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Netwons second law and rocket equation

  1. Mar 9, 2009 #1
    according to newtons second law:
    ie force impelled on a body is equal to the rate of change of momentum
    however when we use calculus to derive rocket equation we get:
    [tex]m\frac{d\vec{v}}{dt}={\vec{v}_{gas\; relative \;to \;rocket}}\frac {dm}{dt}[/tex](2)
    where [tex]\vec{v}[/tex] is the velocity of the rocket
    my problem now is that many text book concludes that the net force on the rocket
    [tex]\vec{F}=\vec{T}=m\frac{d\vec{v}}{dt}={\vec{v}_{gas\; relative \;to \;rocket}}\frac{dm}{dt}[/tex] where T is the THRUST
    but when you apply (2) in (1) would not the force on rocket by gas be
    [tex]\vec{F}=m\frac{d\vec{v}}{dt}+\vec{v}\frac{dm}{dt}=({\vec{v}_{gas\; relative \;to \;rocket}+\vec{v})\frac{dm}{dt}[/tex]?????
  2. jcsd
  3. Mar 9, 2009 #2
    What's dm?...its 0...mass is not gonna change!
  4. Mar 9, 2009 #3
    if you use p=m(t)*v(t) and use product rule in differentiation you will get it dm/dt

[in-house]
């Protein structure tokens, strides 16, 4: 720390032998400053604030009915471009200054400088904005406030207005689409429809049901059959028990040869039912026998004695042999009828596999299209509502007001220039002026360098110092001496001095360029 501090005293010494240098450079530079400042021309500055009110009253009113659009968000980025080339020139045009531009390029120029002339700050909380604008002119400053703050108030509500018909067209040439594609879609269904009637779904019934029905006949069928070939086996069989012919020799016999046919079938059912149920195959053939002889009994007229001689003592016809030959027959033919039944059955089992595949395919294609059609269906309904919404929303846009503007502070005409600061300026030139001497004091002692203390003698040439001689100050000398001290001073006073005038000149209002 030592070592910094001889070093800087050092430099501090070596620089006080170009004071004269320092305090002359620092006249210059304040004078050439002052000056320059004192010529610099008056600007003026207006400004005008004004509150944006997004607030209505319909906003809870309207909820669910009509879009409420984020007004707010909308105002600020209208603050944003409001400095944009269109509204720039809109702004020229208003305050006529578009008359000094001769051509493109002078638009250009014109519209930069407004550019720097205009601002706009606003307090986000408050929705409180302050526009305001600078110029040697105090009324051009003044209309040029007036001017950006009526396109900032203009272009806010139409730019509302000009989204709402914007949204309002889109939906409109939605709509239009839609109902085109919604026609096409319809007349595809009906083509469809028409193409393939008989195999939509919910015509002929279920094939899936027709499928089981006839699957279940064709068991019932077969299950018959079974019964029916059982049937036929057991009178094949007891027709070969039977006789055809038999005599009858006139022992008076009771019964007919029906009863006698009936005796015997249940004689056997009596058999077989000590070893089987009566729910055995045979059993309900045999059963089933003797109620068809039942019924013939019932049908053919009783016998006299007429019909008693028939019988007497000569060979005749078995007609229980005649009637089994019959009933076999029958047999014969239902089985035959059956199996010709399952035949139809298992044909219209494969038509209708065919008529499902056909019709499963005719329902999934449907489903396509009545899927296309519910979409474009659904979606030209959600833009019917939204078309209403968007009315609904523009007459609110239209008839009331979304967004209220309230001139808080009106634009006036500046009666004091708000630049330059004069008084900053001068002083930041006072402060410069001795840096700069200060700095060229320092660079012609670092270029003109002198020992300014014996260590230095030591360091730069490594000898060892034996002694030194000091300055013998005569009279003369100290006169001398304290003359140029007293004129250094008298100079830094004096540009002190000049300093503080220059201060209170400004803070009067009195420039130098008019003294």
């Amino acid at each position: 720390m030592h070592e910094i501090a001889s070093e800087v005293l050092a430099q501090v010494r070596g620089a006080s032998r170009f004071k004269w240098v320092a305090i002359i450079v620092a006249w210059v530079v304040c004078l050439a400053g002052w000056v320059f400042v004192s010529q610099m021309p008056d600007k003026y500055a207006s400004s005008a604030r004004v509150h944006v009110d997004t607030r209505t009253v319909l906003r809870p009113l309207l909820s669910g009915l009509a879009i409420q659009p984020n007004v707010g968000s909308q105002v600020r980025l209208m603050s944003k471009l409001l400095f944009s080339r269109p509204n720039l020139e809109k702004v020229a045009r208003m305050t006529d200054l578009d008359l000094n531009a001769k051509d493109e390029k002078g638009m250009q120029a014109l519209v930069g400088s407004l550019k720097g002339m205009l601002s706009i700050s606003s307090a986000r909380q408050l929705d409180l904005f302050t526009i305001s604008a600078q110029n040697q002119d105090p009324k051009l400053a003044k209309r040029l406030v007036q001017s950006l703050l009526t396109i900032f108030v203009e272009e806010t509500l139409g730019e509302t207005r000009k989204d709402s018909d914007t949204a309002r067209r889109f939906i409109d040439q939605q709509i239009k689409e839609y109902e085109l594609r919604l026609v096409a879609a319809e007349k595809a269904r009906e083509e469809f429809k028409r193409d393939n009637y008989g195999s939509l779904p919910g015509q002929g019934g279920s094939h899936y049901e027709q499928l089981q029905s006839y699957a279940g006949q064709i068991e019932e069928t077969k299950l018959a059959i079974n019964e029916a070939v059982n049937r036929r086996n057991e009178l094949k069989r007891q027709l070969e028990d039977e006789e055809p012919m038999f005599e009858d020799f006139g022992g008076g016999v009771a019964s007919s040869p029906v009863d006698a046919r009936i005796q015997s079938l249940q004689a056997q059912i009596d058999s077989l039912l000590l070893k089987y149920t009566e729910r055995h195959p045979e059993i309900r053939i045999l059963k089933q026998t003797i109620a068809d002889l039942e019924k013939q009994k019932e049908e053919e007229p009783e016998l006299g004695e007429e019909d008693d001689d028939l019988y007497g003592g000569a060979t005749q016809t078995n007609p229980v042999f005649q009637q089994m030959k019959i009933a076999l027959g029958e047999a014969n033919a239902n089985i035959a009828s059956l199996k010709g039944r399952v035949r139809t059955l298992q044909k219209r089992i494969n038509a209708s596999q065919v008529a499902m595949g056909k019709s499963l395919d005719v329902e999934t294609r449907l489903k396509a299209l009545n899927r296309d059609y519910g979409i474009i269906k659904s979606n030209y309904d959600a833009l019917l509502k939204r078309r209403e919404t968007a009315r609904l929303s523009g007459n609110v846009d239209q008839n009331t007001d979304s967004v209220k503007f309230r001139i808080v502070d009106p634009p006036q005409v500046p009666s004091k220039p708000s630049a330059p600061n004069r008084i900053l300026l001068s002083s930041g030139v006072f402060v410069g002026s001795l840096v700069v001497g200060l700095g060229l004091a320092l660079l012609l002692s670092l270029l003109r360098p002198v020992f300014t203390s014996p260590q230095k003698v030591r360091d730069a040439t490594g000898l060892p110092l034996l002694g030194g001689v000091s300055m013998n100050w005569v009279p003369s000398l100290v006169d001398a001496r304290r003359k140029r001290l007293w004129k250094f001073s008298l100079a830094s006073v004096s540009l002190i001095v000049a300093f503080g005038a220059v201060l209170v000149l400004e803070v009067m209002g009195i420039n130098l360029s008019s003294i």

5. Mar 9, 2009 #4


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    Hi calculus_jy! :smile:
    I don't understand what you're doing here …

    the RHS is the rate of change of momentum of the gas, so what is the LHS supposed to be? :confused:
  6. Mar 9, 2009 #5


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    There is a LOT of confusion on this issue.

    The major reason for that is that one doesn't clearly distinguish between "material systems" and "geometric systems".

    Now, a "material system" consists of the SAME particles throughout the observation period. Thus, this is the type of system that Newton's 2.law is valid for!

    A "geometric system" is defined as whatever mass particles happen to reside within a specified spatial region throughout the observation period. It does NOT, in general, consist of the same material particles through the observation period, and HENCE, Newton's 2.law is not naively applicable here!

    Because particles may ENTER, and LEAVE that spatial region, we must correct for the flux of momentum over the boundaries of the specified region in order to get a "tweaked" Newton's 2.law.

    I made a thread of this some time ago, where the rocket equation is properly derived:
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